A total of 38 multiple killers have received a sentence under section 745.51 since 2011. On six occasions, a sentence of more than 70 years has been imposed.

That decision will also have repercussions on two important sentences to come in Canada, starting with Halloween perpetrator Carl Girouard, who killed two people with sabers in Old Quebec in 2020. The latter has been found guilty of two premeditated murders, and the sentences are should start on June 10th.

On the other hand, the Ontario Superior Court was waiting for Bissonnette’s decision before imposing a sentence on Alek Minassian who killed 10 people with a sheep truck on the streets of Toronto in 2018. The decision by the country’s highest court somehow sealed the deal. the fate of this multiple killer.


Bissonnette’s decision also means that Justin Bourque, sentenced to 75 years for the murder of three RCMP officers in Moncton, will therefore be able to request a review and will automatically win his case because of this Supreme Court decision.

Murderers who obtain sentences in which the accumulation of sentences gives a firm detention period of between 25 and 50 years may apply to the courts to reduce the period of ineligibility for parole after 25 years. These decisions will be made on a case-by-case basis by the judges.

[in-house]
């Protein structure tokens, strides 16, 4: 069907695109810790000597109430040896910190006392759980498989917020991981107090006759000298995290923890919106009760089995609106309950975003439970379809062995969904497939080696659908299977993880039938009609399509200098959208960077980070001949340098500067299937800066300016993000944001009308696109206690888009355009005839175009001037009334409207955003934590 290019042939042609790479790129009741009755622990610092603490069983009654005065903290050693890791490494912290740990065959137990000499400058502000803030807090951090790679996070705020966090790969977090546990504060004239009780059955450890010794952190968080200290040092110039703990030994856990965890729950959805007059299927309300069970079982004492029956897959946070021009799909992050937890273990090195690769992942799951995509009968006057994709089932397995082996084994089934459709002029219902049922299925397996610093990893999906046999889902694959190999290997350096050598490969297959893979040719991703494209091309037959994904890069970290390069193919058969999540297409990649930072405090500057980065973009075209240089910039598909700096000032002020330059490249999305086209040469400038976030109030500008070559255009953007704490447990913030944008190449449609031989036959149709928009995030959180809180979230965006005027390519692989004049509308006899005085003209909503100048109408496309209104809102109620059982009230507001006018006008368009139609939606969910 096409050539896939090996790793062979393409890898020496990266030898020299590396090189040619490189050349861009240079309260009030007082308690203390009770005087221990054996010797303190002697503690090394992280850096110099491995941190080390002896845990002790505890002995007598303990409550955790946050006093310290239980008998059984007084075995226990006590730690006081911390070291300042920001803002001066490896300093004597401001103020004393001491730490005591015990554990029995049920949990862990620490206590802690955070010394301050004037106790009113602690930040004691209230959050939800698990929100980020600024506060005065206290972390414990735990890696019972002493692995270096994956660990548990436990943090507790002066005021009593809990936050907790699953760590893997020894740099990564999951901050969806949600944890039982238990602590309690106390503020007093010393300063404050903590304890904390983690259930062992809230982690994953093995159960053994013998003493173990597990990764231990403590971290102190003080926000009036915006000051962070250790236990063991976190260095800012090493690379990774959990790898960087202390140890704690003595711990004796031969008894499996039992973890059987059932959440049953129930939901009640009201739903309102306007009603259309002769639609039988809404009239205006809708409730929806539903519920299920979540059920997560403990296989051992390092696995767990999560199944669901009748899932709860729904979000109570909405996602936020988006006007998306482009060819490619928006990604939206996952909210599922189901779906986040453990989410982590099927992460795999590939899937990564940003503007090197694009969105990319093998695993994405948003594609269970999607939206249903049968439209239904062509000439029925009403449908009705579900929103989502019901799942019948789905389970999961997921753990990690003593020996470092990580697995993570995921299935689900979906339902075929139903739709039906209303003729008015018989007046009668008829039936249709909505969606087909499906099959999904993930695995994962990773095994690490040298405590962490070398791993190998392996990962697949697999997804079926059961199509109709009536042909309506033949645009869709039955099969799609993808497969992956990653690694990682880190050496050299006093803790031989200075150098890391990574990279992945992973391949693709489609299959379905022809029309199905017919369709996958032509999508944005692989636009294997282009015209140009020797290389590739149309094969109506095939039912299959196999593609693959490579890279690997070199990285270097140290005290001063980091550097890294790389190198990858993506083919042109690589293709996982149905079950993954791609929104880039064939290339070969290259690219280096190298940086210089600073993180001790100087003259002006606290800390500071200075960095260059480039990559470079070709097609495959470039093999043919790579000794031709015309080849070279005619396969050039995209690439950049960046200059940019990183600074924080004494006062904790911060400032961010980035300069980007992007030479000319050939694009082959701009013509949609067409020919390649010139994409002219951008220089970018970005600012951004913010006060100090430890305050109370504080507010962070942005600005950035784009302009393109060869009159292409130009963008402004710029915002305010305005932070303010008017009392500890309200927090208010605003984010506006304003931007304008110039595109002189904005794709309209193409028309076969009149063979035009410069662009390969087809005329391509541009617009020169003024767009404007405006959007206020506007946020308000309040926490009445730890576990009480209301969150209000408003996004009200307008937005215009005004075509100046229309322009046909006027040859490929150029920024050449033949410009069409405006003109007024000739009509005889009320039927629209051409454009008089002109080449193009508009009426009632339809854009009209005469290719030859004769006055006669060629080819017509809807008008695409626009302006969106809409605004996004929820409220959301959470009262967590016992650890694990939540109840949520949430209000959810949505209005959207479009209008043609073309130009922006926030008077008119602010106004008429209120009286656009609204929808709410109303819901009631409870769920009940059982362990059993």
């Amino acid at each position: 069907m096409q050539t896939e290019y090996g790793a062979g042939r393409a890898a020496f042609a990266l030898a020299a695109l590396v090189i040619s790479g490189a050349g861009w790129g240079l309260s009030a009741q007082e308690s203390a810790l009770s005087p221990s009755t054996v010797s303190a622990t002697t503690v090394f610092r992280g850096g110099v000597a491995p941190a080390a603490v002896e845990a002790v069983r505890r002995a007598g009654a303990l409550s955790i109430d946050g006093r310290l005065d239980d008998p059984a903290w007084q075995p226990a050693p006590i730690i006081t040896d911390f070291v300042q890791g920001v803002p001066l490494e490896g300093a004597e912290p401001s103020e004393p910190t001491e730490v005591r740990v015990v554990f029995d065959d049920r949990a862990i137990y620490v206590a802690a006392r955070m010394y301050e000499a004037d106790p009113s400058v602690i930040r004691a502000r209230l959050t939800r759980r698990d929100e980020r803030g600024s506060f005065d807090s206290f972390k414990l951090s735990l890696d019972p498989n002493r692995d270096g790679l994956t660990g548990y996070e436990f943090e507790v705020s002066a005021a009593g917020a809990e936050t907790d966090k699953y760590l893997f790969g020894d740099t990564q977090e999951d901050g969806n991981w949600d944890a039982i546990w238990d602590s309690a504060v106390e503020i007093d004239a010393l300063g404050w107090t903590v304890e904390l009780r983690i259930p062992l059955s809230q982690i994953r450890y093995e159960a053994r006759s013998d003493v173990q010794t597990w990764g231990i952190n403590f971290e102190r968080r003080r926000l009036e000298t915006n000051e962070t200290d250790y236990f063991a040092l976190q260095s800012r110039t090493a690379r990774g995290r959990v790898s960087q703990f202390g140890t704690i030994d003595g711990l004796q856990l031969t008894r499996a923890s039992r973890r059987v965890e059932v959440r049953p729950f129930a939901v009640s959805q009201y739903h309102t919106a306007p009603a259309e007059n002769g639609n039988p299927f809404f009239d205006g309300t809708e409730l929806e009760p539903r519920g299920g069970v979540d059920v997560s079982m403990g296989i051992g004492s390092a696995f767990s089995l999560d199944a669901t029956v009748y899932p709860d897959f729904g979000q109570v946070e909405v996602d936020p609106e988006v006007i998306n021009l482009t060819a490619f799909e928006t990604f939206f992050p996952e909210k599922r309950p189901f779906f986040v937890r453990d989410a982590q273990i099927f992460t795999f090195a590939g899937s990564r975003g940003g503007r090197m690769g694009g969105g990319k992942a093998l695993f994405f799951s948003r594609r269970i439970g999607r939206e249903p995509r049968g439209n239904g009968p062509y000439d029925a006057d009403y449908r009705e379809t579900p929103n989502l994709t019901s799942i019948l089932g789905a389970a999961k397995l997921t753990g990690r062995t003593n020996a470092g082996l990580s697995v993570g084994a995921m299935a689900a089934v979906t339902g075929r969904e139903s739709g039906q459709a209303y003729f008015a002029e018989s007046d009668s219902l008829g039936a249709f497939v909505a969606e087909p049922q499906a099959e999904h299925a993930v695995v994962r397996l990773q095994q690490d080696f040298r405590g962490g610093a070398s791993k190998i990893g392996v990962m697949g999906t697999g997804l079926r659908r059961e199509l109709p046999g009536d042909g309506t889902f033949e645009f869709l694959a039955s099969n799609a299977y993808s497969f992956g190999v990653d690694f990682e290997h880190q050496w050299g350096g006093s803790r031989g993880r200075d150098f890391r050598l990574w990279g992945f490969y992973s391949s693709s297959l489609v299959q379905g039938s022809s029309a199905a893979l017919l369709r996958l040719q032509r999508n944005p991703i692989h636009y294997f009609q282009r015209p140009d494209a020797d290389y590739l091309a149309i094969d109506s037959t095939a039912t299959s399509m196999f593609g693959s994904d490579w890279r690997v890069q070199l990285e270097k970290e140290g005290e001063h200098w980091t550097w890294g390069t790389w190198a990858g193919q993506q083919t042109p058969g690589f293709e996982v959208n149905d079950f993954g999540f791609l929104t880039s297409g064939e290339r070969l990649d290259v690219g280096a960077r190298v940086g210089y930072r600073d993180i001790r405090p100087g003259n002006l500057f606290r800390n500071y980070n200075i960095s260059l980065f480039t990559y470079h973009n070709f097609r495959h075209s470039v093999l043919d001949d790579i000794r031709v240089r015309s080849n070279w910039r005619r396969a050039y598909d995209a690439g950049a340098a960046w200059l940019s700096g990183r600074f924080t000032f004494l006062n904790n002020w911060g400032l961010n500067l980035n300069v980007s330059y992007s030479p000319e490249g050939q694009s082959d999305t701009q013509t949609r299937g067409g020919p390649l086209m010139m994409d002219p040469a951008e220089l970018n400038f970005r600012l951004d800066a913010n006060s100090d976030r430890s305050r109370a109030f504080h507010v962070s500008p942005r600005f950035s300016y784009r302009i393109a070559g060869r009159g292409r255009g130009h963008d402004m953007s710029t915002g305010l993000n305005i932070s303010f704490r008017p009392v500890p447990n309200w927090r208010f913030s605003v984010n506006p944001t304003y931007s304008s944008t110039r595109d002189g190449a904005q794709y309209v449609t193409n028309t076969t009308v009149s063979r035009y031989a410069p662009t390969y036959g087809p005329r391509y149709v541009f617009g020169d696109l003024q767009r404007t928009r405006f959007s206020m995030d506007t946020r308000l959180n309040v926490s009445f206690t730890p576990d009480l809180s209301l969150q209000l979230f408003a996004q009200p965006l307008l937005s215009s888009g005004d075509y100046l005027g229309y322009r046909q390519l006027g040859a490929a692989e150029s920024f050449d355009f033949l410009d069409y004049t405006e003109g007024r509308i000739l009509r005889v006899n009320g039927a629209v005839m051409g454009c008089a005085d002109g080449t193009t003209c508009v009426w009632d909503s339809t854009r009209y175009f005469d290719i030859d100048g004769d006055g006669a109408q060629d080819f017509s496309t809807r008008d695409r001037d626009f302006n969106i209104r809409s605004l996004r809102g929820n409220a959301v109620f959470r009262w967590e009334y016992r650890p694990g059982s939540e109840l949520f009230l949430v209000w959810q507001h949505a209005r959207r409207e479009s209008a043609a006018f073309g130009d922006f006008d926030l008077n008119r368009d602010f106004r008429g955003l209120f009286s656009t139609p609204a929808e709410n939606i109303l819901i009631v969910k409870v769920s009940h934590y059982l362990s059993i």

This is the case of former Hells Angels supporter Benjamin Hudon-Barbeau, who received a sentence of 35 years for premeditated murder plus 10 years for unpremeditated murder. That means he can still serve a 35-year minimum despite Bissonnette’s decision.

political reactions

In an initial reaction, Federal Liberal Minister and Quebec MP Jean-Yves Duclos said: “Our thoughts are with the families, relatives, friends of the six victims who tragically left us in 2017. since 2017 and this trial will certainly reopen wounds. .

That said, Duclos carefully avoided commenting on the fact that Alexandre Bissonnette could ask for parole after 25 years.

Photo files, Stevens LeBlanc

“In legal matters, there are people more experienced than you and I who will want to study the contents of the Supreme Court report today. I think most people will think, as I do, of the victims’ families and relatives, because that’s the most important thing right now. The pain has been acute since 2017. Sometimes it passes and sometimes, like today, it gets even worse,” she added.

For his part, the mayor of Quebec reacted late Friday morning through a statement.

“The sentence has been handed down for this heinous crime. However, it is not my role to comment on the work of justice. Our collective role is to put everything into practice to prevent further such tragic events. Today, I still have a special thought for the decimated families, those who are still living with the huge consequences of this horrible January night”, wrote Bruno Marchand.

According to him, “these are the people who deserve our full consideration today. Those for whom the reconstruction is far from over, those who have yet to live with these atrocious images, those who will never see their loved ones who tragically lost their lives.

– With the collaboration of Taïeb Moalla